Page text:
Without A Past You Have No Future...
Ten years has passed since the first spark of an idea crossed my mind to build a cultural village based on the Kadazan culture. Why? Fourteen years prior to these thoughts, I arrived in Sabah to marry my wife Aima and through this union I joined the largest indigenous native group in Sabah. When accepted into this tribe u not only gain a wife but you also become a part of the local culture and community. The marriage was a ritual on its own with a dowry ceremony and the step by step process of the marriage was my first initiation into the traditions and customs of the Kadazan. I was even more intrigued when I discovered I had also married into a family steeped with these wonderful traditions and history, one of them Monsopiad, a famous Headhunter whose trophies of forty two skulls still hung in the house of Aima’s uncle Dousia Moujing “The Keeper of The Skulls”. These were all very alien and unusual things to me being a man from Manchester England, but over the years Aima and other family members explained to me and I even participated in numerous rituals that were performed in the House of Skulls. I slowly came to understand and care for this ancient way of life.
I started the Scuba Diving business in Sabah which eventually led to the founding of the famous Pulau Sipadan, my work took me away from the mainland for long periods of time but during the times I came back to mainland I noticed a dying culture. Rituals and ceremonies of weddings were replaced with karaoke, rock n roll dancing; the sumazau was only a 5 minutes dance in these events, the western culture settled in and dress codes changed. Television and games were drawing away the local youth. Where had all the tradition gone? It was then the thought of doing something to revive the interest in the culture became a priority, I had been approached many times by tourist interested in experiencing the local customs but these facilities did not exist on a day to day basis. I also visited the House of Skulls on many occasions to listen to the stories of this warrior Monsopiad and realization set in that once Dousia passes so would all this amazing history and knowledge, the old language and traditions would fade away. So I thought why not use tourist dollars to assist in the venture of preservation of the kadazan peoples traditions and culture. The outcome was the birth of Monsopiad Cultural Village in April 1996.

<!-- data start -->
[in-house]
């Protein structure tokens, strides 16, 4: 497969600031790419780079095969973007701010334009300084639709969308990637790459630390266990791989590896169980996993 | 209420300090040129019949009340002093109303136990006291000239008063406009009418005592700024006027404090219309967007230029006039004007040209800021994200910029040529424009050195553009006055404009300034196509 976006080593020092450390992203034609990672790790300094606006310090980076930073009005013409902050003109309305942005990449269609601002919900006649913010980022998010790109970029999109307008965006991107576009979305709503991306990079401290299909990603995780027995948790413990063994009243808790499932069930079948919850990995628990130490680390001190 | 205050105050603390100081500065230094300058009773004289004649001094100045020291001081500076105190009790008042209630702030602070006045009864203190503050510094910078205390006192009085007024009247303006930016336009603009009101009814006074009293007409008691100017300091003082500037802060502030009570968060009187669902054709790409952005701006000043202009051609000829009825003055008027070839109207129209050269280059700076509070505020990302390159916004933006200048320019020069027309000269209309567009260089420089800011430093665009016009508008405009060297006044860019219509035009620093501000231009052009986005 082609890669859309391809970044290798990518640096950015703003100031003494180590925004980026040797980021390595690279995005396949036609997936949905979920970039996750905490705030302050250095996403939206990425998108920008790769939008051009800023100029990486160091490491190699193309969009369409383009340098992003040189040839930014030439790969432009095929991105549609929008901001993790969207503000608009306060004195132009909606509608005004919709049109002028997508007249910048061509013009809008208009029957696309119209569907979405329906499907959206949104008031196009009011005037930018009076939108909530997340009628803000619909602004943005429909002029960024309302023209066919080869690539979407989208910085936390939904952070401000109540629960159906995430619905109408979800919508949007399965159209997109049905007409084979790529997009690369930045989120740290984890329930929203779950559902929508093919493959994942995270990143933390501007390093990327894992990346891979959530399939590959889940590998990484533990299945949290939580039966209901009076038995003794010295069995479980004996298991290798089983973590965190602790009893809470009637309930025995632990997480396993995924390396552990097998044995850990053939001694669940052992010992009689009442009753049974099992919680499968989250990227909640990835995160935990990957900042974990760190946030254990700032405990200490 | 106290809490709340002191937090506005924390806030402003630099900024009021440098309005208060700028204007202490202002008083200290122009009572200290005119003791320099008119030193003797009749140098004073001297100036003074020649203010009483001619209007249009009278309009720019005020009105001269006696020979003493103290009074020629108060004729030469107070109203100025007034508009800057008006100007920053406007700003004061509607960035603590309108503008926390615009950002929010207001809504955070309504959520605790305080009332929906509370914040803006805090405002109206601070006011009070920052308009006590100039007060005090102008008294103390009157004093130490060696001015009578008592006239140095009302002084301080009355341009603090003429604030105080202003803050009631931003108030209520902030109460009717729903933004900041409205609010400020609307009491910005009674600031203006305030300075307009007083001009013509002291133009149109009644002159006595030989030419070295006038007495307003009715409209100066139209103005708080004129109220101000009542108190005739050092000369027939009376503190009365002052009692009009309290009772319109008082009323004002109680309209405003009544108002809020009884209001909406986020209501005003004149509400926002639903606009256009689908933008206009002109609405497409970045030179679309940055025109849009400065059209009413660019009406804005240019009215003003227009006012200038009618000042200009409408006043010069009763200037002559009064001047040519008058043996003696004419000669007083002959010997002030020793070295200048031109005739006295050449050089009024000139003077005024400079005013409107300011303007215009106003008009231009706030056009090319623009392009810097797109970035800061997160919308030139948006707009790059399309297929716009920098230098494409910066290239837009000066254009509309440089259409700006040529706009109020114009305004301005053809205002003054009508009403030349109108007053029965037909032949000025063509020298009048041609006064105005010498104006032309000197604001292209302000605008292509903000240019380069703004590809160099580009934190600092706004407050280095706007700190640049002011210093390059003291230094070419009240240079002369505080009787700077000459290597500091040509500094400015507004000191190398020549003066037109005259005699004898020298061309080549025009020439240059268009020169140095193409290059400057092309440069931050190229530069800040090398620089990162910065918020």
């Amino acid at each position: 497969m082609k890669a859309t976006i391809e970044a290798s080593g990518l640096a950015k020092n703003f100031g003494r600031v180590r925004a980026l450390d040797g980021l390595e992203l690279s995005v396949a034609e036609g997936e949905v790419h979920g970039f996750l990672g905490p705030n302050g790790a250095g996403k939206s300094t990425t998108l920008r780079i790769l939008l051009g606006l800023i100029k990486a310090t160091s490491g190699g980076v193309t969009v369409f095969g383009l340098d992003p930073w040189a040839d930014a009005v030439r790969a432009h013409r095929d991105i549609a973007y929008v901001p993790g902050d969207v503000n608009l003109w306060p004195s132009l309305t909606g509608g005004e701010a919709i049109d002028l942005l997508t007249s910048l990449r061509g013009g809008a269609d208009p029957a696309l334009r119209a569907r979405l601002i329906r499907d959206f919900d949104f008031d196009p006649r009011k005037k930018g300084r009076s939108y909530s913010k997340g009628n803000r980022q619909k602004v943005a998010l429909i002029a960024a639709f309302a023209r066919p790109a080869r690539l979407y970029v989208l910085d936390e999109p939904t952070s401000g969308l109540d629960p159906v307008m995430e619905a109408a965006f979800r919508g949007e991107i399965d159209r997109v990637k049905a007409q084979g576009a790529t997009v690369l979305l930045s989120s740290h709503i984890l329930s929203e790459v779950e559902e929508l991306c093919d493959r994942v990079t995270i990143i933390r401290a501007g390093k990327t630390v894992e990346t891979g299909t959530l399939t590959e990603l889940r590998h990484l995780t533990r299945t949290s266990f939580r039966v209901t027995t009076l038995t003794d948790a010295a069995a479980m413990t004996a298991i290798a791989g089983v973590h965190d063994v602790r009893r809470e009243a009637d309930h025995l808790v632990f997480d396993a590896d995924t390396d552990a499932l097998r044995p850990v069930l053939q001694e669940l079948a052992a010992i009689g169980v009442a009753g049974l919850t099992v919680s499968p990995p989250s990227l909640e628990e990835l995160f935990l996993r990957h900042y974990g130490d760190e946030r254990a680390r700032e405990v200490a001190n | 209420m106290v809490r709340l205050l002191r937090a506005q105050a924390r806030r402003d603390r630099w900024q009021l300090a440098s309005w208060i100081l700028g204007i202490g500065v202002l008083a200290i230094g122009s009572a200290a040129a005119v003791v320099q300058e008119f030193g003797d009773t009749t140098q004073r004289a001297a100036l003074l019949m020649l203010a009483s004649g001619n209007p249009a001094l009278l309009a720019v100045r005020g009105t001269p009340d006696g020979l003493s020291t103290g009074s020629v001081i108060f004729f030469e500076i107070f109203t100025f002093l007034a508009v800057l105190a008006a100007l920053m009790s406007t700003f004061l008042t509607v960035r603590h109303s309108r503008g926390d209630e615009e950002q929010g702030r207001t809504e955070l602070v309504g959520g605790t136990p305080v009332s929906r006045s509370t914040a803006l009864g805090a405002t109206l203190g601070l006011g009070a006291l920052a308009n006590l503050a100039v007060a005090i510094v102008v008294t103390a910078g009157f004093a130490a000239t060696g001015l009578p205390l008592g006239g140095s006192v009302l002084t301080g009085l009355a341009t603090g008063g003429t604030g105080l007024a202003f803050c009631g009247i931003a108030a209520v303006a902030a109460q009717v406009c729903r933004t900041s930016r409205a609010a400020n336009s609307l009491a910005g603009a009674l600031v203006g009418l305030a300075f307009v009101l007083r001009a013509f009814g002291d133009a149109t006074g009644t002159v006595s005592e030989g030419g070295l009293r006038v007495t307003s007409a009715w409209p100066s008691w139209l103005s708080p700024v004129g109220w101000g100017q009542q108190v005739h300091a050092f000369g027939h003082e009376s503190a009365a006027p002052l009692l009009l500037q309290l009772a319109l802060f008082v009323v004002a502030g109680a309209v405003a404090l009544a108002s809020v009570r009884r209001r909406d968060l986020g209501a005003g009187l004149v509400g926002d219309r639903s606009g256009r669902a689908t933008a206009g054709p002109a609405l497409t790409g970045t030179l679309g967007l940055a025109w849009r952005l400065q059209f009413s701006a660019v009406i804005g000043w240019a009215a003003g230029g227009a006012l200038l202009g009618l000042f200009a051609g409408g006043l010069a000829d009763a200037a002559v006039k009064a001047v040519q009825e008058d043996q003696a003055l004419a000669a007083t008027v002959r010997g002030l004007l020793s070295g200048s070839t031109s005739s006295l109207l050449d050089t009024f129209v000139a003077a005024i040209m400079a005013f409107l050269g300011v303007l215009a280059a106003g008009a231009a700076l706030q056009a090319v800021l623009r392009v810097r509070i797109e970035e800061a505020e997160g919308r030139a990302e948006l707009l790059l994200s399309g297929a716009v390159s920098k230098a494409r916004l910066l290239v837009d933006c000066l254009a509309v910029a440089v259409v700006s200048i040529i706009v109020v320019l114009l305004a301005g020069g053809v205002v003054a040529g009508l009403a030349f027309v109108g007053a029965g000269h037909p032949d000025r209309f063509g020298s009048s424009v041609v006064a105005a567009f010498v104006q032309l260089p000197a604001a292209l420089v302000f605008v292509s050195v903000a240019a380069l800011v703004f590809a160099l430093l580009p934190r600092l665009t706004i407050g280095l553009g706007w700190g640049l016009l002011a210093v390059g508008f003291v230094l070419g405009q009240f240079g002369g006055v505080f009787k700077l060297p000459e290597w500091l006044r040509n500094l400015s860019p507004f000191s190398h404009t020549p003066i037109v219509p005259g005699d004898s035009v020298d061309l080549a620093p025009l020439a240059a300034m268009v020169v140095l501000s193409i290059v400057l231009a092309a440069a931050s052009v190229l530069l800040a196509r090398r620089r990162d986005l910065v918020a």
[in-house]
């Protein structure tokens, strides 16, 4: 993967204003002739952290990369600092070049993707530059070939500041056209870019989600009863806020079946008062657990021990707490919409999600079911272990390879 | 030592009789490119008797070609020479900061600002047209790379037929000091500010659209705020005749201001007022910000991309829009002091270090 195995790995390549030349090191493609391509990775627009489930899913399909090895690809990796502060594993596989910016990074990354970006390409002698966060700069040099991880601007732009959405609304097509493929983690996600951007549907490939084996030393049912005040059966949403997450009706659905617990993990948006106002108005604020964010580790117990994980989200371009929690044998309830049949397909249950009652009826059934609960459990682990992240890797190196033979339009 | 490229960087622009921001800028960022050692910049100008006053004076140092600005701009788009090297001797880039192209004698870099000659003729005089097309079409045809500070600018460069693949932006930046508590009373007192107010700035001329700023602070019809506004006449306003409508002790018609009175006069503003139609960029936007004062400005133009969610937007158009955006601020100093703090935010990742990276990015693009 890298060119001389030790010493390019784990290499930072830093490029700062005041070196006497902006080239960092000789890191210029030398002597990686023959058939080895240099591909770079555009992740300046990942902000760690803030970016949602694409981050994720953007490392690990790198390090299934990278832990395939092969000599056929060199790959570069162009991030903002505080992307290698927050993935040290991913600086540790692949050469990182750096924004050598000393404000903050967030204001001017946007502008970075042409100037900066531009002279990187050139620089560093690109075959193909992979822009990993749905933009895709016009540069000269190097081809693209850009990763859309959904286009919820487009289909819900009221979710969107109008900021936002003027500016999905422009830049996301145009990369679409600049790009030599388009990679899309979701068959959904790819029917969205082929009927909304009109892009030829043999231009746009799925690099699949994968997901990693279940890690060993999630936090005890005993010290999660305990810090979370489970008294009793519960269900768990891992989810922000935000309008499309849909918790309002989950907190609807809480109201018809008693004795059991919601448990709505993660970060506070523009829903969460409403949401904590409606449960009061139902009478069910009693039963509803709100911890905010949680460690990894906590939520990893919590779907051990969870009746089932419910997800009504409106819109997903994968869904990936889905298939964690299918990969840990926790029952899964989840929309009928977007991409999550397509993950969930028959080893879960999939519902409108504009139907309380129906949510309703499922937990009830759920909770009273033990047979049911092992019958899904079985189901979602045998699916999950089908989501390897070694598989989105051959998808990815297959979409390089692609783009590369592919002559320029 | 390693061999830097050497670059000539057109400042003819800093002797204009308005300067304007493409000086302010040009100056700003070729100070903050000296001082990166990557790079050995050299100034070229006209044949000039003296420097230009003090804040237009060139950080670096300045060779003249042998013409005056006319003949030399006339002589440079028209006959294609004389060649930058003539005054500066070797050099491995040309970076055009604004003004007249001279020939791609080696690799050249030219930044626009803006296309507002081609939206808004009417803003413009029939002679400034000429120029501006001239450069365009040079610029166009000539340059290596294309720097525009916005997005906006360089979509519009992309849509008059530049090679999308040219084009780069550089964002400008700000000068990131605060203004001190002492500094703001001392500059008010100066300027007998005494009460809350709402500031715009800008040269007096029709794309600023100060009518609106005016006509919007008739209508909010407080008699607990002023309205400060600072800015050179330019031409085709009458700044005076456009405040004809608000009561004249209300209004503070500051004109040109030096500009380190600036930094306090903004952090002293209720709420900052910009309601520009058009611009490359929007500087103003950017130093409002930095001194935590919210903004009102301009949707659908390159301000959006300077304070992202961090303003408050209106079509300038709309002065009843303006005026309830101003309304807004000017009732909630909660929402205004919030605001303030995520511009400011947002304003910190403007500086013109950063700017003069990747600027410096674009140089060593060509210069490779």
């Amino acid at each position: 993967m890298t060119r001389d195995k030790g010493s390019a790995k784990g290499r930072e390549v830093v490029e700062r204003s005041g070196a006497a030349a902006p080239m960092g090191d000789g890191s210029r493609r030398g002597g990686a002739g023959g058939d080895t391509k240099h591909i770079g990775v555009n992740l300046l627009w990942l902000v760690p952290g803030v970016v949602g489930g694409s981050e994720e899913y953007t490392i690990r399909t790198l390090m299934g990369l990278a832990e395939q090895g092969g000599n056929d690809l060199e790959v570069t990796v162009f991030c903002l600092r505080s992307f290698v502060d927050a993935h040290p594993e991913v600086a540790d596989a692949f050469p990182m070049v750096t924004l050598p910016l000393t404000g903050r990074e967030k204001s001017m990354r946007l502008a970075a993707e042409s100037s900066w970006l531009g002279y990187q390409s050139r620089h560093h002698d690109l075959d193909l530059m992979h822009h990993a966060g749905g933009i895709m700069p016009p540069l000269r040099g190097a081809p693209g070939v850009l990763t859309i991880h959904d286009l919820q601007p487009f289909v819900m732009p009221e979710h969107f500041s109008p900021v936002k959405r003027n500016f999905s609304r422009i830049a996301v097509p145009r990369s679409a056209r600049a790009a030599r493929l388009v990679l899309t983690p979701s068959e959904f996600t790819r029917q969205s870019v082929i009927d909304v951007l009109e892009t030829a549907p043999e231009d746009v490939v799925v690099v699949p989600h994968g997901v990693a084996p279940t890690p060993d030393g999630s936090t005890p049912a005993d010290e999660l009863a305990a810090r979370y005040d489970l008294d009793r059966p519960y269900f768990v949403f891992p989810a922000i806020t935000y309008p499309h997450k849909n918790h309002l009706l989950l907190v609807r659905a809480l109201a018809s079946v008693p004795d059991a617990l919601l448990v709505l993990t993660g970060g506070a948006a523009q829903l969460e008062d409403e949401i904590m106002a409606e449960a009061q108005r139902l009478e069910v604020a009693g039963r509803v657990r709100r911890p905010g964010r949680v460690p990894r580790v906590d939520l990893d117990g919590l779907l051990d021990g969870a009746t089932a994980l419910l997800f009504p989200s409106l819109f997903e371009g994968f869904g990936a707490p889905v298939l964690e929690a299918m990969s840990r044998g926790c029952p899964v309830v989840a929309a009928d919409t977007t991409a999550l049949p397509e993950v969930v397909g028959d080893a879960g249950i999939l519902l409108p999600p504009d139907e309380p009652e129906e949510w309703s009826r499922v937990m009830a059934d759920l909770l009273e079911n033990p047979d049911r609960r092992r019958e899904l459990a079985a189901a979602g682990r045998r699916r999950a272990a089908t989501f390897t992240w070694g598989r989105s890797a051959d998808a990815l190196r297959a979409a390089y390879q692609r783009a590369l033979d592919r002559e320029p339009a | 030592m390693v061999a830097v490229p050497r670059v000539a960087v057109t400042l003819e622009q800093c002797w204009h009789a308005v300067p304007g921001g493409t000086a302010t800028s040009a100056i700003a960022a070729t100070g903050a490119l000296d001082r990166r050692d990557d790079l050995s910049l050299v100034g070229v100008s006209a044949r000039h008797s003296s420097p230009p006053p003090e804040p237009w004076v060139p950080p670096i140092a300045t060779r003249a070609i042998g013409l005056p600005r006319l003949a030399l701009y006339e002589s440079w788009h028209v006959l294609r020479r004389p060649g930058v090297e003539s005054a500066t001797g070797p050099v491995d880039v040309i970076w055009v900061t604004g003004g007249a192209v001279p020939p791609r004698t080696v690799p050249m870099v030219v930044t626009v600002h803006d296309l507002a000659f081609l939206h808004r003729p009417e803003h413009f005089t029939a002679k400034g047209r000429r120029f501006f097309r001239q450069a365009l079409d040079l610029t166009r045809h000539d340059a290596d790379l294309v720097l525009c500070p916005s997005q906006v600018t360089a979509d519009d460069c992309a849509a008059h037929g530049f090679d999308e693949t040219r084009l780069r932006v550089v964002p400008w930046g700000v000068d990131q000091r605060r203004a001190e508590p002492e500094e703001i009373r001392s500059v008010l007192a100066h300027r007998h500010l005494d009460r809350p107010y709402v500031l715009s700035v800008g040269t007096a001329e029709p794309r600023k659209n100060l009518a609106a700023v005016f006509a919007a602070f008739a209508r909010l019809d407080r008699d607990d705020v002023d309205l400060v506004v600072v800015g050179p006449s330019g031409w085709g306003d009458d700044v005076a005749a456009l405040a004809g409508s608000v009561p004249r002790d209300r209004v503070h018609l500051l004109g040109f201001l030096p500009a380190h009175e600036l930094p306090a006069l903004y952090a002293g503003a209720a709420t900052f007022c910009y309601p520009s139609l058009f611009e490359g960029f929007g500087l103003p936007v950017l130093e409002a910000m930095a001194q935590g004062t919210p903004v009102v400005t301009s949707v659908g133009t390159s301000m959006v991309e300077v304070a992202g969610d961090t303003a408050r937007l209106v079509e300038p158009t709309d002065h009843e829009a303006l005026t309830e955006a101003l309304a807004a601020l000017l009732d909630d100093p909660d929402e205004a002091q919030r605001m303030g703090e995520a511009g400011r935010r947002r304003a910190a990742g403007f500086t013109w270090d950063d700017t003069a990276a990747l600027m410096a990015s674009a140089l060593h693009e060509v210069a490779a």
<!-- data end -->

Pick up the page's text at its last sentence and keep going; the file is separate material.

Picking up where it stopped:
My wife Aima was the leading person in the developing of the village, her hard work over a long period of 8 years set up a good strong foundation for the future. 10 years have passed now and not without many trials and tribulations. In that time the village has been host to thousands of tourists and VIP’s, local guests, television crews from many countries and now the culture and the life style of the Kadazan people is known throughout the world. Its been my dream that one day “Monsopiad “ and his cultural Village would be mentioned in the same breath as other famous landmarks in Sabah such as Mount Kinabalu, Pulau Sipadan and Sepilok and to be classed as “ A place you must visit when you go to Sabah”. I do believe Monsopiad Cultural Village has reached that status.